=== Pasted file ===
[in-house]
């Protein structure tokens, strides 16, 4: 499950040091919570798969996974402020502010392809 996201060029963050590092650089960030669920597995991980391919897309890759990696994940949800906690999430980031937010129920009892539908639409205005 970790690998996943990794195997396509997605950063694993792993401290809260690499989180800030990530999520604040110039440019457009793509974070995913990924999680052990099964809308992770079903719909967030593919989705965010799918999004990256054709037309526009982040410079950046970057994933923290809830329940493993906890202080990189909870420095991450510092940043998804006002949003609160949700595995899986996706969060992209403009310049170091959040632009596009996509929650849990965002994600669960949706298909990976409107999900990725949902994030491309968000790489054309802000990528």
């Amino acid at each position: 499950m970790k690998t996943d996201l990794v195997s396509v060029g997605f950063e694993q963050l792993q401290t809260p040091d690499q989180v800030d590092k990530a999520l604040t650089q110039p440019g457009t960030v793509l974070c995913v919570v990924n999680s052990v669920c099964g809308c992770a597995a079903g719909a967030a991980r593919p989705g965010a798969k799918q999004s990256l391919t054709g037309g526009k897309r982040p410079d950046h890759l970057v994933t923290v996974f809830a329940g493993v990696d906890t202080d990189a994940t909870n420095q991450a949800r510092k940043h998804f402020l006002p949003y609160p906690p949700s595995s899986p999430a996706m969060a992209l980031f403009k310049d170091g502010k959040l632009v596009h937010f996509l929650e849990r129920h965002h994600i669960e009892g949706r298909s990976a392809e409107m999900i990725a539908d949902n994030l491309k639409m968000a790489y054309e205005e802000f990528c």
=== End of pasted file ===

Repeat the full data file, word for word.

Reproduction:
[in-house]
């Protein structure tokens, strides 16, 4: 499950040091919570798969996974402020502010392809 996201060029963050590092650089960030669920597995991980391919897309890759990696994940949800906690999430980031937010129920009892539908639409205005 970790690998996943990794195997396509997605950063694993792993401290809260690499989180800030990530999520604040110039440019457009793509974070995913990924999680052990099964809308992770079903719909967030593919989705965010799918999004990256054709037309526009982040410079950046970057994933923290809830329940493993906890202080990189909870420095991450510092940043998804006002949003609160949700595995899986996706969060992209403009310049170091959040632009596009996509929650849990965002994600669960949706298909990976409107999900990725949902994030491309968000790489054309802000990528």
């Amino acid at each position: 499950m970790k690998t996943d996201l990794v195997s396509v060029g997605f950063e694993q963050l792993q401290t809260p040091d690499q989180v800030d590092k990530a999520l604040t650089q110039p440019g457009t960030v793509l974070c995913v919570v990924n999680s052990v669920c099964g809308c992770a597995a079903g719909a967030a991980r593919p989705g965010a798969k799918q999004s990256l391919t054709g037309g526009k897309r982040p410079d950046h890759l970057v994933t923290v996974f809830a329940g493993v990696d906890t202080d990189a994940t909870n420095q991450a949800r510092k940043h998804f402020l006002p949003y609160p906690p949700s595995s899986p999430a996706m969060a992209l980031f403009k310049d170091g502010k959040l632009v596009h937010f996509l929650e849990r129920h965002h994600i669960e009892g949706r298909s990976a392809e409107m999900i990725a539908d949902n994030l491309k639409m968000a790489y054309e205005e802000f990528c």